Second, there are substantial factual disputes remaining in the
case. As mentioned above, there is a serious gap in the evidence as
to the effectiveness of filtering software. See supra, at 9. For us
to assume, without proof, that filters are less effective than COPA
would usurp the District Court’s factfinding role. By allowing the
preliminary injunction to stand and remanding for trial, we require
the Government to shoulder its full constitutional burden of proof
respecting the less restrictive alternative argument, rather than
excuse it from doing so.
So for this evidence, a statistics professor working with the Department of Justice decided to try to use search engine queries as a basis for various estimates:
Reviewing URLs available through search engines will help us understand what sites users can find using search engines, to estimate the prevalence of harmful-to-minors (HTM) materials among such sites, to characterize those sites, and to measure the effectiveness of content filters in screening HTM materials from those sites.
Reviewing user queries to search engines will help us understand
the search behavior of current web users, to estimate how often
web users encounter HTM materials through searches, and to measure
the effectiveness of filters in screening those materials
Many problems have been pointed out with these ideas, to put it gently. It’s important, however, to keep in mind that the previous state-of-the-art in research evidence here was typing in the words “free” and “porn”. It’s hard to imagine a better case for never attributing to malice what can be explained by stupidity.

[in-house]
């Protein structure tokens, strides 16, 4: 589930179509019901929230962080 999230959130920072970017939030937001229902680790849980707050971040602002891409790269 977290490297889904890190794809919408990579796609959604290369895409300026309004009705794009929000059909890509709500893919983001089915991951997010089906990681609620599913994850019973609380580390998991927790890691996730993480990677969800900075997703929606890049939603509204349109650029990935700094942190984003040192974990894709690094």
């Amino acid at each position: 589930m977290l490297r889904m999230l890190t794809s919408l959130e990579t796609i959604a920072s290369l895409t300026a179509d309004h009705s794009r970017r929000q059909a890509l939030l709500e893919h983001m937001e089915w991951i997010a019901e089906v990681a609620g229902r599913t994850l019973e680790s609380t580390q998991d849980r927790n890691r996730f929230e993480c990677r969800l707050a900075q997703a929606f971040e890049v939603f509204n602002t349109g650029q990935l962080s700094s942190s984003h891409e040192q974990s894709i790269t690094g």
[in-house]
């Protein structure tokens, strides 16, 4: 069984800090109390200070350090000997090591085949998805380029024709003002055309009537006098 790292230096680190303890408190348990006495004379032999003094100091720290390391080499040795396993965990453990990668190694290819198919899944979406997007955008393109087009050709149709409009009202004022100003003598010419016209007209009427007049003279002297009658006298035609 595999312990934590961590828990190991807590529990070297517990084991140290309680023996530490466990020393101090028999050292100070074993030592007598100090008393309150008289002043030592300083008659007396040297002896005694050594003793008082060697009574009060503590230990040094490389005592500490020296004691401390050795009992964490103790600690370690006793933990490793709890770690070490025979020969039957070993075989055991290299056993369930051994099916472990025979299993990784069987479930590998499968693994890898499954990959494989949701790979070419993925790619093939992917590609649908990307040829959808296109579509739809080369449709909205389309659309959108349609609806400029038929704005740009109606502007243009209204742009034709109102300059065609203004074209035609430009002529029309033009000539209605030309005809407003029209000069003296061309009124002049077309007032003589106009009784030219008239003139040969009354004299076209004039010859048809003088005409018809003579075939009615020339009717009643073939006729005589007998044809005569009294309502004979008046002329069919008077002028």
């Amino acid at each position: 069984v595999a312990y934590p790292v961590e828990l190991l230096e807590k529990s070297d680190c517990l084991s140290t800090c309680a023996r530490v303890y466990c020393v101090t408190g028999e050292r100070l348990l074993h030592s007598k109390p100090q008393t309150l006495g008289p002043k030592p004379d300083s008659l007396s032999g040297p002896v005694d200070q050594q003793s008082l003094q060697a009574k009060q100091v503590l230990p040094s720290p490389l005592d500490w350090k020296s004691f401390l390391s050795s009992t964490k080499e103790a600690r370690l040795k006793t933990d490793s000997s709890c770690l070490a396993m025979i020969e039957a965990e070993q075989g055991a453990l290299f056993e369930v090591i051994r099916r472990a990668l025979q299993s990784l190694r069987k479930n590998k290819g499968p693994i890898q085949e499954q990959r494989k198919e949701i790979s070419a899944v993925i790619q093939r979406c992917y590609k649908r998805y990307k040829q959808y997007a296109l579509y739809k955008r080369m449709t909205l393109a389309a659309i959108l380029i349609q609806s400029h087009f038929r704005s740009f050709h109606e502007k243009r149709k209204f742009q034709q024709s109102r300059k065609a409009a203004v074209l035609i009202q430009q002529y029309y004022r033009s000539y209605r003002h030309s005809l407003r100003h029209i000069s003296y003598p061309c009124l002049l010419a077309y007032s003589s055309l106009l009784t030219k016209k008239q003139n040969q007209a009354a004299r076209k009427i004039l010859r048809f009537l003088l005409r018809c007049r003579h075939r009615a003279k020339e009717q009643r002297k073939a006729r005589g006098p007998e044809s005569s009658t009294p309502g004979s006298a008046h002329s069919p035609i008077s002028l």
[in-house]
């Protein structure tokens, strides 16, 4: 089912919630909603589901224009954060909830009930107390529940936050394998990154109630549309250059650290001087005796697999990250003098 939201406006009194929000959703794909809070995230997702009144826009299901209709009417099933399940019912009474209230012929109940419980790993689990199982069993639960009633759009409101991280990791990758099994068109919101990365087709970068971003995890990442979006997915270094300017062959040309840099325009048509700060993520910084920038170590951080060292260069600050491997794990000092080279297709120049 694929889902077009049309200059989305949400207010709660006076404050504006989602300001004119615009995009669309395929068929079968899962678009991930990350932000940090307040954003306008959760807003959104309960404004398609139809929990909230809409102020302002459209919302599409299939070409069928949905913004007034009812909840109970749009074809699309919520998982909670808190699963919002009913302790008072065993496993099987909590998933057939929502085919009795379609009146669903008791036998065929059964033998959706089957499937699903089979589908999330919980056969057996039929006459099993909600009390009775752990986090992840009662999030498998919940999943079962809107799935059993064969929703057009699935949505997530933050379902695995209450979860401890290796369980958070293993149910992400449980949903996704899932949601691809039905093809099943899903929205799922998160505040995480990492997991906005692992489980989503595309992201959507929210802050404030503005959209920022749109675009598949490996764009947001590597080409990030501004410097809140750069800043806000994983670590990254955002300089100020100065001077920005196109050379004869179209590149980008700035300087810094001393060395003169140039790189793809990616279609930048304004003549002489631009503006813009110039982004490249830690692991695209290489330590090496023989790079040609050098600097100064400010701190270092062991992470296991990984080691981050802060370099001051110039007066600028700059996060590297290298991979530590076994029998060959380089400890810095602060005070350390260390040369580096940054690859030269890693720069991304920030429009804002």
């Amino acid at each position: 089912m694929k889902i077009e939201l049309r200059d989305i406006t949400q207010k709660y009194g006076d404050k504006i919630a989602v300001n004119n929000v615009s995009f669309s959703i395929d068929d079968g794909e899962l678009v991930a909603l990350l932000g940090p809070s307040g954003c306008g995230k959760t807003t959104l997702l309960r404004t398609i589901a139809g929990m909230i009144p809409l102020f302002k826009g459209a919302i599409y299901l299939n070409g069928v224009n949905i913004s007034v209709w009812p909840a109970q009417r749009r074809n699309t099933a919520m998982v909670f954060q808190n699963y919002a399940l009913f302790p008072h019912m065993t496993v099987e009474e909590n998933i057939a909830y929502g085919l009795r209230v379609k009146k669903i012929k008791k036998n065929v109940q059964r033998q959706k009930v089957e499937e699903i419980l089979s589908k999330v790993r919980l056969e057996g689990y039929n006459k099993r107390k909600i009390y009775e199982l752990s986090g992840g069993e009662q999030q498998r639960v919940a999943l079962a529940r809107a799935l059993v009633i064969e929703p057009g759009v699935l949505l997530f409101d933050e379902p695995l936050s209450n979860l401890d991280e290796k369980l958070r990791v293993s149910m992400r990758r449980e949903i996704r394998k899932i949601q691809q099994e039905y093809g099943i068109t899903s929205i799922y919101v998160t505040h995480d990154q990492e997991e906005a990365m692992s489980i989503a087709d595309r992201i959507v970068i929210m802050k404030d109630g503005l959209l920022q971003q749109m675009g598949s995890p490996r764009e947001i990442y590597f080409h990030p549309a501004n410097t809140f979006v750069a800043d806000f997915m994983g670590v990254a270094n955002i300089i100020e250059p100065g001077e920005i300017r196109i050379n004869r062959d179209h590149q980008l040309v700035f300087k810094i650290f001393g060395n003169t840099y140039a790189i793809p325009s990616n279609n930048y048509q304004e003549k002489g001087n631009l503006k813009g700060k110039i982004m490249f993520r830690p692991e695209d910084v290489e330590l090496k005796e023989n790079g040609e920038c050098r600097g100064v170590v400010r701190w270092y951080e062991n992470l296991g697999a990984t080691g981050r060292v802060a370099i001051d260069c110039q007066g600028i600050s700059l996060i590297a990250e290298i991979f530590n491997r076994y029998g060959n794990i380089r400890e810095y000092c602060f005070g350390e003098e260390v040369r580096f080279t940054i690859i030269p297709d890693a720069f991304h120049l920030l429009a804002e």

But when the keywords “Google”, “government”, “pornography”, “privacy”, all mixed together, it produced an explosive reaction due to the volatility of the components. Many news reports gave a false impression that the government intended to go on a fishing expedition of sifting through personal search records in order to track down seekers of child pornography. The recent NSA wiretapping scandal provided yet another framework for suspicion.
Pragmatically, if the government was going to data-mine search engines as a source for investigation of terrorism, or even child pornographers, those actions would be surrounded by secrecy. And the public would only find out about it through leaks, not open court action. For example, an ACLU lawsuit over the PATRIOT Act was subject to extensive gag orders. And if there was a fishing expedition, since other search engines had complied with the government data requests, the net had already been spread far and wide. So from a very narrow perspective, any privacy damage had already mostly been done.
However, the relatively minor goal of statistical studies has ended up raising public awareness of the overall issues with personal data stored by search engines, and the fears it could be misused for criminal investigations. Search engines are almost an outsourced surveillance system. And completely unaccountable since they’re private companies. Perhaps the overall lesson of the story is that information collected for business purposes could easily be abused. We should start thinking about mandating privacy protection before the abuses imagined in this case become reality in the future.